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First person POV in film and TV

by Critical Commons Manager

The use of first person point of view is an often misunderstood cinematographic technique that has been a part of narrative storytelling since the classical era in Hollywood. The difference between a literal, lens-based simulation of seeing through a character's eyes and the narrative focalization (Gerard Genette's term) of a scene (or entire film) within the consciousness of a character is worth distinguishing. Early, extreme examples of literal POV include Lady in the Lake and the first part of Dark Passage, both from 1947. But these experiments quickly reveal their limitations as they conflict with other codes of Hollywood storytelling and character identification. As film scholarship has shown (e.g., Nick Brown's classic study of John Ford's Stagecoach), audiences do not identify with the POV of the camera, rather they are sutured (emotionally and perceptually) into a scene via identification with the subjectivity of characters on screen. This viewpoint may be multiple, allowing for fluid shifts of identification among characters, or it may focus on a single character by exposing viewers not to what a character "sees" necessarily, but to what a character knows. How successful are these examples of literal, cinematographic POV in building identification with a character vs. drawing attention to the artifice of the technique?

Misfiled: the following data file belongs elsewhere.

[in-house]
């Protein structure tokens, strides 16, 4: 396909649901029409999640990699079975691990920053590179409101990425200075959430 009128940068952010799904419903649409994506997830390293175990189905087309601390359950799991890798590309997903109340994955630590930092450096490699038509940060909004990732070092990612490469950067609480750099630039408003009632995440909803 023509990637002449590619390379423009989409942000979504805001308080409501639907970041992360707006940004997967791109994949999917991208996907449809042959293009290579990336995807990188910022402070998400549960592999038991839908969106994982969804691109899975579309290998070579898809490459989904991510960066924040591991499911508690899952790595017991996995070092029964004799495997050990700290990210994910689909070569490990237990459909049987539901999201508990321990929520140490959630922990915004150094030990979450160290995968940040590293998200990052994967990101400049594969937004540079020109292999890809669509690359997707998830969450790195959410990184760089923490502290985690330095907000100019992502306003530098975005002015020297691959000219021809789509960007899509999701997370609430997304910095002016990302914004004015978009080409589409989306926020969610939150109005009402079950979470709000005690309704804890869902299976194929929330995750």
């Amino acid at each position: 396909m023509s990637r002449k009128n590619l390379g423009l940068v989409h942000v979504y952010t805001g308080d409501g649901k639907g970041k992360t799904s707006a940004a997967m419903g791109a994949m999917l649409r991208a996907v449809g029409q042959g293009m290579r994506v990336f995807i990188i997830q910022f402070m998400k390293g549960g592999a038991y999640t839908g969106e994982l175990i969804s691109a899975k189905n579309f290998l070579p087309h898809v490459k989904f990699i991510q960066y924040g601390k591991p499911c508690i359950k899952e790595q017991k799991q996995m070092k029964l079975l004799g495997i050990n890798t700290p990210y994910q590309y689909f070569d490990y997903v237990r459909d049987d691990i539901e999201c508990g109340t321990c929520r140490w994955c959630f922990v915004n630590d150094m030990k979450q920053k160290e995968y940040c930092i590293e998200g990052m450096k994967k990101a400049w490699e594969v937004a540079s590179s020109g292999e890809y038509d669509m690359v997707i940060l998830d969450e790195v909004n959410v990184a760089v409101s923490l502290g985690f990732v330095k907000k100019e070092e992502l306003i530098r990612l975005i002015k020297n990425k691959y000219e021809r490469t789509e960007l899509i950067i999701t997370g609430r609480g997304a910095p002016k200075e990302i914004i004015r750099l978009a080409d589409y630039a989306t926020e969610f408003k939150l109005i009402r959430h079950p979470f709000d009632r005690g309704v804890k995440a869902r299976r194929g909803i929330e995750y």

Lady in the Lake direct address intro

The opening scene of Lady in the Lake is told in direct address, explaining its signature first-person POV structure and issuing a game-like challenge to the viewer

from Lady in the Lake (1947)
Creator: Robert Montgomery
Posted by Critical Commons Manager